‘DID a Lebanese business executive harm anyone when he sold flotillas of modern ships and systems to the African nation of Mozambique?,’ asks Philip M. Griffin*
That will be an immediate question that jurors in Brooklyn federal court are wrestling with in the important international case US v. Boustani.
In an elaborate and lengthy prosecution, the US government maintains that Jean Boustani engaged in various conspiracies: to defraud American investors, to launder money and to commit wire fraud. While there are such things as victimless crimes, such as trespassing or jaywalking, for example, conspiracy to defraud is not one of them. Conspiracy requires a victim. By definition, it is an organised effort to thwart the law in order to disadvantage someone else under that law’s protection.
Ever since philosopher John Stuart Mill articulated the harm principle around the time of America’s founding, most legal scholars have come to regard it as something akin to common sense. It states, in short, that an individual can do whatever he or she wants to do as long no one is harmed in the process. But when someone is harmed, authorities can work to prevent such acts.
Mill, a Scot, did his theorising in England, an ocean away. Boustani, also a foreigner, has been without liberty since early January when he was snatched from a family vacation in the Dominican Republic and flown to New York where he sits in a Brooklyn jail.
The Boustani trial has attracted worldwide attention in part because his case is so bizarre. Why would the sale of ships, built in Europe by a Middle East-based industry leader to an African nation be of any concern to the United States? The $2bn contracts were financed by loans from Swiss and Russian banks, one of which much later re-sold part of the debt globally, including to some American vulture capitalists. That sale, the fact that funds were recorded in the ledgers of US correspondent banks, and that it was all calculated in US dollars are the bases for the prosecutors’ case.
Were John Stuart Mill alive today, he might call this pretty weak tea.
‘This is a murder trial while the “victim” is still alive,’ Boustani’s defence attorney Randall Jackson thundered in his closing argument last Thursday. Who, precisely, is the “victim” anyway?
The US-based investment firms that took flyers on the chancy prospect of making a killing on the secondary debt lost no more, and probably less than they routinely do in speculating on global markets. More importantly, Boustani had nothing to do with the decision of Credit Suisse, the Swiss bank that underwrote the sale, to re-sell the debt years later, the government’s own star witness testified. In fact, he was uninvolved in the marketing of the debt at any stage.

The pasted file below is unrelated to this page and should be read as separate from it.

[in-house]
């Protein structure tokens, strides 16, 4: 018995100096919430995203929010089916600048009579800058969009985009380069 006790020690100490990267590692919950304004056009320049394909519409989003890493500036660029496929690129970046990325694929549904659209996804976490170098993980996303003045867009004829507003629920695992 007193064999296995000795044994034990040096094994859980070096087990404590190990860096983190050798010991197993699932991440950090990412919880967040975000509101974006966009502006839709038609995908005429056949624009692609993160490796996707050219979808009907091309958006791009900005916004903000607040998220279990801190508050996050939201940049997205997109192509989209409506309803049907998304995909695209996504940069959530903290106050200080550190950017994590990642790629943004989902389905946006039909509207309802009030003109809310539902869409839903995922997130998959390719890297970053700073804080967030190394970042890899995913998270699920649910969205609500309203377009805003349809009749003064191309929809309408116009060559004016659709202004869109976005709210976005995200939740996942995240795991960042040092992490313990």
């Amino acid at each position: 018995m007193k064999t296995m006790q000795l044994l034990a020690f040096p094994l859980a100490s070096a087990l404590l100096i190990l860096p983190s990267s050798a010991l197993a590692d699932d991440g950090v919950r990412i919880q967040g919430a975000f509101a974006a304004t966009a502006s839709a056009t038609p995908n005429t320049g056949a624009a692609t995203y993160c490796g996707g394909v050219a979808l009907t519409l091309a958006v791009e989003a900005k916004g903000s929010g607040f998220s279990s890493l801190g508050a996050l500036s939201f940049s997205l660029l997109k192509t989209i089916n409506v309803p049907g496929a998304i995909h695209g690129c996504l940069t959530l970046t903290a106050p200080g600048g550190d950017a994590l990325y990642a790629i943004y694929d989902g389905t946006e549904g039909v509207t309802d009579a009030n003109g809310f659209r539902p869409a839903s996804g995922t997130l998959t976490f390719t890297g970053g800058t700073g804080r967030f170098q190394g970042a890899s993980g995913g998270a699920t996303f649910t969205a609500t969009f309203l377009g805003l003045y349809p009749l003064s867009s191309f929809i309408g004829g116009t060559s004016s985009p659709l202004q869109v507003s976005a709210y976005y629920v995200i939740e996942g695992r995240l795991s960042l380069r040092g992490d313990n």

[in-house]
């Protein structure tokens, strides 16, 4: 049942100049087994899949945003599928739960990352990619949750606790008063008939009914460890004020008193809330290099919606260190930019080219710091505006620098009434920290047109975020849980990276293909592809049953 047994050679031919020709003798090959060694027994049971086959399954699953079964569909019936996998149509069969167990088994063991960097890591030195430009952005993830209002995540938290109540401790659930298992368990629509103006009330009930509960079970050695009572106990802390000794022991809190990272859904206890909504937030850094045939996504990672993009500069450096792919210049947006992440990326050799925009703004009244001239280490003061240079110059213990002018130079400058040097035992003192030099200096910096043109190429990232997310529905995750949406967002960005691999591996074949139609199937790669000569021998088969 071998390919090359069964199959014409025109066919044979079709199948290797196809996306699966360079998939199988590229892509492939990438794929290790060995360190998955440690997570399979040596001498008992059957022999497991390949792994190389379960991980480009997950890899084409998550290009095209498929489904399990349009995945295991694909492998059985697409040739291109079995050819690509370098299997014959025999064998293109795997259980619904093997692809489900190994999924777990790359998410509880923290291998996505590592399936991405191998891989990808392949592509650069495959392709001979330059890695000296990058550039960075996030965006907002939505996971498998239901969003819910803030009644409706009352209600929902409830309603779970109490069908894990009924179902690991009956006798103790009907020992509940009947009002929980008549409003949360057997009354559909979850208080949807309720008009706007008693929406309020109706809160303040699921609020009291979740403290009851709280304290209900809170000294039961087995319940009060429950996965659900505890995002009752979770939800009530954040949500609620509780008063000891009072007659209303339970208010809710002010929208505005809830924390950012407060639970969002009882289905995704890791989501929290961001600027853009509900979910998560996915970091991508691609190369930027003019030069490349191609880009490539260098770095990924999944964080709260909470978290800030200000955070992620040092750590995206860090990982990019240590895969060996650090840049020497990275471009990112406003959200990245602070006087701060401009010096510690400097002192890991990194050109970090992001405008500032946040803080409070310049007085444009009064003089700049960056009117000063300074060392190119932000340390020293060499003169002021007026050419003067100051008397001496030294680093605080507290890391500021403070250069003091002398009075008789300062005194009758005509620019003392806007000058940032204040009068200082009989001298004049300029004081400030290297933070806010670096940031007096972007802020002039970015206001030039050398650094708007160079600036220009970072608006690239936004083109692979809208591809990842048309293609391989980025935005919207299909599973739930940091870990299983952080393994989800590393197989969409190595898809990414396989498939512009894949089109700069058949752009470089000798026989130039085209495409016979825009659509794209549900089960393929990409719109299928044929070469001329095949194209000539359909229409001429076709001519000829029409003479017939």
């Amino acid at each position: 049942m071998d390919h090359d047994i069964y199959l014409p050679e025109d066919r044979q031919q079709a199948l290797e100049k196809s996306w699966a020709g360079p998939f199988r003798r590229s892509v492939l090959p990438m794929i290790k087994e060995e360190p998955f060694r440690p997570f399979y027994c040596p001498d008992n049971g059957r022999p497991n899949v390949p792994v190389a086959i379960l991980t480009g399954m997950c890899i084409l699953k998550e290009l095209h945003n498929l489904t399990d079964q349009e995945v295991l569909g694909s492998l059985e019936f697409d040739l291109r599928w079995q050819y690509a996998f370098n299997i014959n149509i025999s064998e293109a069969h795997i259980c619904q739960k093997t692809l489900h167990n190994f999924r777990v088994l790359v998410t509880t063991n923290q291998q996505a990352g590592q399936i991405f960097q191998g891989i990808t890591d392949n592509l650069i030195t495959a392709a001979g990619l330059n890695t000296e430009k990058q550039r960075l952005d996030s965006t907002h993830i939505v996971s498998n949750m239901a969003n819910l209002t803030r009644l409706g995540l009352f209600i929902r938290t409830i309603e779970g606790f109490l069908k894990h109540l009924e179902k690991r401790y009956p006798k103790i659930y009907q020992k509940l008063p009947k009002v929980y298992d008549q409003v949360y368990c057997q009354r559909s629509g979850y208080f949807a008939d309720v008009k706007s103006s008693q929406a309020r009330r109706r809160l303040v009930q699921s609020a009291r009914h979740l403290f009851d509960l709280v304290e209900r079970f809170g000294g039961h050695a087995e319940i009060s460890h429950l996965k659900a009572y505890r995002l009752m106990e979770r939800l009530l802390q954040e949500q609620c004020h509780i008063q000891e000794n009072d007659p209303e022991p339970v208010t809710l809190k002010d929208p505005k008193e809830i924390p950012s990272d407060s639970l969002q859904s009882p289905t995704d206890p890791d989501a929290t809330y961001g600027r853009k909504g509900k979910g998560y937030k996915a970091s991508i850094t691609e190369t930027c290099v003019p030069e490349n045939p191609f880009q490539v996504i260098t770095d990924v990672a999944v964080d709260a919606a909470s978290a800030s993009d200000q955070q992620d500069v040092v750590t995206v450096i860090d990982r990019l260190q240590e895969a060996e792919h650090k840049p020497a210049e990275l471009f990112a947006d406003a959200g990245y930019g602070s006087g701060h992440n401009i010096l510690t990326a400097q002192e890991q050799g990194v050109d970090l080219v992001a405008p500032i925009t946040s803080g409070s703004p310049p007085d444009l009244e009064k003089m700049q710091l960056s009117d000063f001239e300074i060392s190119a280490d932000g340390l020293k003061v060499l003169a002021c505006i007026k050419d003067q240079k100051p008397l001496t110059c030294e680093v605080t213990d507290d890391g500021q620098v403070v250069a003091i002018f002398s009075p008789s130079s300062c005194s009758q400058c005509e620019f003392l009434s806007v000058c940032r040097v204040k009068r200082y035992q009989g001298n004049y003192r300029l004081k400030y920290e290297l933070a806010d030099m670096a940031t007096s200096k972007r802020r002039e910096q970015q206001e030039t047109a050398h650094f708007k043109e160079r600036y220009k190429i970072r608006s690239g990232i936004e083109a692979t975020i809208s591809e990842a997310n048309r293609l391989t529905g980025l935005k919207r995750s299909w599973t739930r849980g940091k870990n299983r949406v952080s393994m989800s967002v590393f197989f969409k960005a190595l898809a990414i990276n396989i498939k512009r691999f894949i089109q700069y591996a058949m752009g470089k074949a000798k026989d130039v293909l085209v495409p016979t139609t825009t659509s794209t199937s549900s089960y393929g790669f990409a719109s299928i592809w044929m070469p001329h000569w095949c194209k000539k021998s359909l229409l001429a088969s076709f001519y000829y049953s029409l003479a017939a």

Prosecutors said the Swiss and Russian banks might have been hoodwinked into financing the deal because they were not told about incentive payments made in Mozambique. Such a charge, entirely unconnected to the US, recalls Captain Louis Renault’s famous line in the movie Casablanca about being ‘shocked’ to find out that gambling was going on in Rick Blaine’s Café Americain.
Finally, there is the suggestion that the Mozambique people themselves were victimised by being saddled with new debt as a result of the deal. But the boats that Boustani sold the government were delivered, and today both a tuna fishing fleet and a coastal patrol fleet sit idle in and near the capital of Maputo. Mozambique’s failure to put these into service, creating well-paying fishing jobs and protecting the coast from pirates, smugglers and predatory foreign fishing vessels is not Boustani’s fault by any stretch of the imagination.
Every ‘victim’ scenario, in this case, unwinds on closer examination – except for one. That is the victimhood of the defendant himself. Jean Boustani conspired against no American. On review of the case, he conspired against no one at all. Instead, he has become a victim of an overly zealous American prosecution in search of a villain. The case appears to be an exercise in trying to apply US law to other countries and to persons outside America’s jurisdiction.
It is, as Jackson lamented in his closing argument, ‘an insane an arbitrary abuse of US prosecutorial power.’ Whether or not the one victim here gets any relief is now in the hands of a Brooklyn jury.
*Philip M. Griffin is a former senior staffer responsible for African policy on the [United States] Senate Foreign Relations Committee